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Plunder or Trade?


  • Robert Rider


Plunder and trade are theoretically and historically entwined in complex ways. This paper examines when rational players will choose one or both by employing a model of plunder within an evolutionary game theoretic framework. Evolutionary stable strategy equilibria are derived and the replicator dynamics are examined for simple two-by-two symmetric games. Not only are positive defense allocations necessary for trade, implying that all trade is of a contested nature, but the defense technology must also exhibit sufficient effectiveness relative to the plunder technology. A continuum of possible exchanges is proposed that is based on the effectiveness of enforcing property claims. For high levels of transactions costs, plunder dominates. As transactions costs decline, mutual trade emerges as one possible exchange mechanism. All market exchange entails some cost of enforcement; it is contested. Insufficient enforcement of property claims produces mutual plunder as the dominant exchange mechanism. Some implications are suggested for institutional evolution. C7 K4 N4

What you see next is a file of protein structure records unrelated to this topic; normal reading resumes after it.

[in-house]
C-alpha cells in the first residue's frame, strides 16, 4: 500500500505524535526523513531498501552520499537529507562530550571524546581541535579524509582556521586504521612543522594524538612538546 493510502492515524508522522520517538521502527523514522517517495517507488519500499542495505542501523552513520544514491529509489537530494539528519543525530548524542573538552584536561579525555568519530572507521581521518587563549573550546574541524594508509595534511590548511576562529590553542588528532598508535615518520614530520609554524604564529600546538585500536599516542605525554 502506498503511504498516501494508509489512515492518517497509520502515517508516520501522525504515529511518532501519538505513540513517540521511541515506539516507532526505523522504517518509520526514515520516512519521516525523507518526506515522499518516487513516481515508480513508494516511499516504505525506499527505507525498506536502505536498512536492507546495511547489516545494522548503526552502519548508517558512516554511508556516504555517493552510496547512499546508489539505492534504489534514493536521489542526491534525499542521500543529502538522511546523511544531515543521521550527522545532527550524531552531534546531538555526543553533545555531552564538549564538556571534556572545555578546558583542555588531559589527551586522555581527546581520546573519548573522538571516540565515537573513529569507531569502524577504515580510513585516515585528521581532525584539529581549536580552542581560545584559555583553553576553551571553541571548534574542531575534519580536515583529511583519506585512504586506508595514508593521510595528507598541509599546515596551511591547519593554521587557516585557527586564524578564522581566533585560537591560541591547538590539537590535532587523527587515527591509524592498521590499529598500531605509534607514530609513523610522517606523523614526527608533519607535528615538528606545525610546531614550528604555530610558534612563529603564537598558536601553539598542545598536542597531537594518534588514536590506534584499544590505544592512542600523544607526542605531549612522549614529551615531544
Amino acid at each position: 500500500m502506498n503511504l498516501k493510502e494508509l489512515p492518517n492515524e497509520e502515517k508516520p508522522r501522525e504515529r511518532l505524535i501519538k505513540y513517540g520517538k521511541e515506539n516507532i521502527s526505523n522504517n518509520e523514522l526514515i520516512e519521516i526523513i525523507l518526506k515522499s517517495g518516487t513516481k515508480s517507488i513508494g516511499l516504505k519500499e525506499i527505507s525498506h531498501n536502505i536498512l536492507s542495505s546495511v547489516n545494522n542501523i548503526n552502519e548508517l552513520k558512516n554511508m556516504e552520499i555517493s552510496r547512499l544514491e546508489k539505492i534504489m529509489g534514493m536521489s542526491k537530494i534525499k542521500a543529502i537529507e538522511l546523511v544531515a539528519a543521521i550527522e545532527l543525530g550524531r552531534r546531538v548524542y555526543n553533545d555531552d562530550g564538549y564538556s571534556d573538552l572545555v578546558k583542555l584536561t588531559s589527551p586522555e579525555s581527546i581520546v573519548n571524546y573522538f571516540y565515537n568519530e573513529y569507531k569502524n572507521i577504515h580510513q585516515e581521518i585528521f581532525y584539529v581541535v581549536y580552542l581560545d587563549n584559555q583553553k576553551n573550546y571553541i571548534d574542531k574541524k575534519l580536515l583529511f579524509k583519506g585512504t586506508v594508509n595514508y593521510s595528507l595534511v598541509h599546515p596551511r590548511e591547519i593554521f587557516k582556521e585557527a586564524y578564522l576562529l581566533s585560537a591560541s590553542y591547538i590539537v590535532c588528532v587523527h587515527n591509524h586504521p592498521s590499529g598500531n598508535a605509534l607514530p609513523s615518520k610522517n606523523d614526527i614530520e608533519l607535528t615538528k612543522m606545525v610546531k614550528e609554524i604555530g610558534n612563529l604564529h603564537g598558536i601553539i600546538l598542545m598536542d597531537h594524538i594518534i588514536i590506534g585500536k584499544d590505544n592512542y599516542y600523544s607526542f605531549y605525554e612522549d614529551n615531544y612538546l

Suggested Citation

  • Robert Rider, 2002. "Plunder or Trade?," Defence and Peace Economics, Taylor & Francis Journals, vol. 13(1), pages 199-214.
  • Handle: RePEc:taf:defpea:v:13:y:2002:i:1:p:199-214
    DOI: 10.1080/10242690210974

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    Cited by:

    1. Anderton, Charles H. & Carter, John R., 2008. "Vulnerable trade: The dark side of an Edgeworth box," Journal of Economic Behavior & Organization, Elsevier, vol. 68(2), pages 422-432, November.
    2. Anderton,Charles H. & Carter,John R., 2009. "Principles of Conflict Economics," Cambridge Books, Cambridge University Press, number 9780521875578, March.

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